I have been playing trumpet for over 10 years now (I’m 21) and have had trouble with range for as long as I can remember. When I was 16 I got a new teacher, we started working with Stamp exercises and he said that the root of the problems with my playing (poor range and endurance, sometimes sounding strained and forced) was my breathing or air control. Before this my teachers had only spoken about embochure. He told me to yawn etc to get a feeling for openess in the throat. I got very conscious of my playing and got anxious about not making any progress.
Since I discovered MTM I have learnt a great deal about trumpet, but I still suffer from many of my old problems.
When doing the Singing C series I am not even capable of doing the Adagio exercises properly, and I feel an increase in the choking sensation, due to the stopping of the air with the toungue. I am aware that I am doing the Valsalva Maneuver but I don’t know how to NOT do it.
In your video The Sound Equation you mention this concern with the Valsalva Maneuver, but not how to overcome it. How do I get through the WindWorks course without experiencing these problems? How do I stop the air with my toungue correctly, when this seems to be what’s causing the choking?
And finally, I recently read the Inner Game of Tennis. Have you read this book, in case you have, do you have any thoughts on it concerning trumpet/WindWorks?
Hey there Hugo, sorry for not seeing this earlier. It is a little difficult to say without seeing what you are doing however, a recognition of the problem is a great start.
So, if we get the magnifying glass out, where does it star?
When you do the Body’s Concert Hall Breath with the finger, in and out, is there any closure?
If not, mmmaaaahhhhoooohhhfffff with the tissues, is there any closure?
If not, with the visualiser rim or 2 fingers on the aperture corners, is there a back up or closure.
When you add the mouthpiece (no buzz) does the resistance of the cup create a build up.
When you add leadpipe, do things back up?
As far as the slingshot and/or aRRRRticulation goes, have you tried stopping the purely with the lips keeping the tongue out of the way? If you slowly close the lips to the point of complete closure simply using PASSIVE REDUCTION, can you keep the throat open?
It’s a really deep process finding the triggers. This needs to be explored away from the instrument #WindWorksSecret – see below.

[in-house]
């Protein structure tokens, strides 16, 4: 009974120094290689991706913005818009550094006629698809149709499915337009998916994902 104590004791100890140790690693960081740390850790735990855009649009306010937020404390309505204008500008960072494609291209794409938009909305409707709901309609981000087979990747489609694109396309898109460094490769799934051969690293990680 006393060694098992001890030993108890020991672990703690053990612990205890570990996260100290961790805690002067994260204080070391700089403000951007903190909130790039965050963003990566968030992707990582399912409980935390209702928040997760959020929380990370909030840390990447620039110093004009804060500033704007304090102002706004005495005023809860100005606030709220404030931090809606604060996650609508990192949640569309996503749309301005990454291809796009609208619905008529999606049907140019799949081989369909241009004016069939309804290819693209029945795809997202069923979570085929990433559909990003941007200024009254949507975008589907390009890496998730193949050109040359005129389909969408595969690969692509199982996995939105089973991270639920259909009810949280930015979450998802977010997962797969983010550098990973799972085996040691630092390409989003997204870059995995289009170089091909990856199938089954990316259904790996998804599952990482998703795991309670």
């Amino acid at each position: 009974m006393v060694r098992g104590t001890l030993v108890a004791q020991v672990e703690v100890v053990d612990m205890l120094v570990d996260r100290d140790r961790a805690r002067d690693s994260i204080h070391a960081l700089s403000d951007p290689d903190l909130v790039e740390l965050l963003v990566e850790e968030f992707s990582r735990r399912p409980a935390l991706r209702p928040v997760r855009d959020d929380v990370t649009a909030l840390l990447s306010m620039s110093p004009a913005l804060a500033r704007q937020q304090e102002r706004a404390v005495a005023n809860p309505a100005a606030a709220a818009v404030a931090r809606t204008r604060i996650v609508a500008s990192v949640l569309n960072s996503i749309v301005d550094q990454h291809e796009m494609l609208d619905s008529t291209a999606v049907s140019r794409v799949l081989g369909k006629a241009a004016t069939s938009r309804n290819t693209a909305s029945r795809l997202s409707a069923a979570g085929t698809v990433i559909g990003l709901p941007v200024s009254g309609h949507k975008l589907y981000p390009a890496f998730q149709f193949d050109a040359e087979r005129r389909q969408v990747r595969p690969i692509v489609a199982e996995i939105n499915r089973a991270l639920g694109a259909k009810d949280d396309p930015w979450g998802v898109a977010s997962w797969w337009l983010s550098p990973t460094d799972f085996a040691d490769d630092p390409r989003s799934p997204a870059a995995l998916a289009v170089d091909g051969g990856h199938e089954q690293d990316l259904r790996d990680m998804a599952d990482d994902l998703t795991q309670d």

I had a problem two years ago, lot of bad sensations in the throat while playing. It almost goes away, reappearing sometimes only when playing loud, fast or high. It’s like if the throat close for a split second, and the air force this closing to pass thought. But I had a lot of this during my warm-ups this morning. Could be it the infamous Valsalva maneuver ?
Also, I feel I have no direct control over this, it happens even when I sing a nice note in my head and try to keep everything open.
In an effort to control your air, you may be using the larynx and vocal cords. I used to do this also as a high school player (I am still at that level after putting the horn down many years ago). Back then, I would complain about my throat hurting and I would also tighten my neck muscles when playing high C.
When I recently picked the horn again, I planned to play better than my high school days. Since I didn’t practice much back then, I thought it just a matter of putting in the work. After purchasing method books, I was positive I would become the player I should have been. But then, I began to have a tight throat after playing just like 40 years ago. Playing trumpet would affect my voice making it gravelly sounding when talking. I would try clearing my throat which made it worse.
Then I found Mystery to Mastery and stopped all the Misery to Madness.
I would say you are manipulating airflow using your throat. Doing this closes off a free airflow and may totally close off your airway when trying to play those high notes. It is just like Greg demonstrated when he did “The Sound Equation” video. You are describing the Valsalva maneuver. This is dangerous and you need to stop it.
Saying to stop it does not make the habit go away. Go back to the beginning, the introduction. Follow the steps and repeat the process over and over. It is a matter retraining your brain.
Thanks for your answer ! I thought is was just a matter of hard work too, and like you it didn’t end well…
I have been working on the MTM everyday for two months now, went back to the beginning several times. Trumpet is mostly an internal work, its so easy to do it the wrong way, even with the course.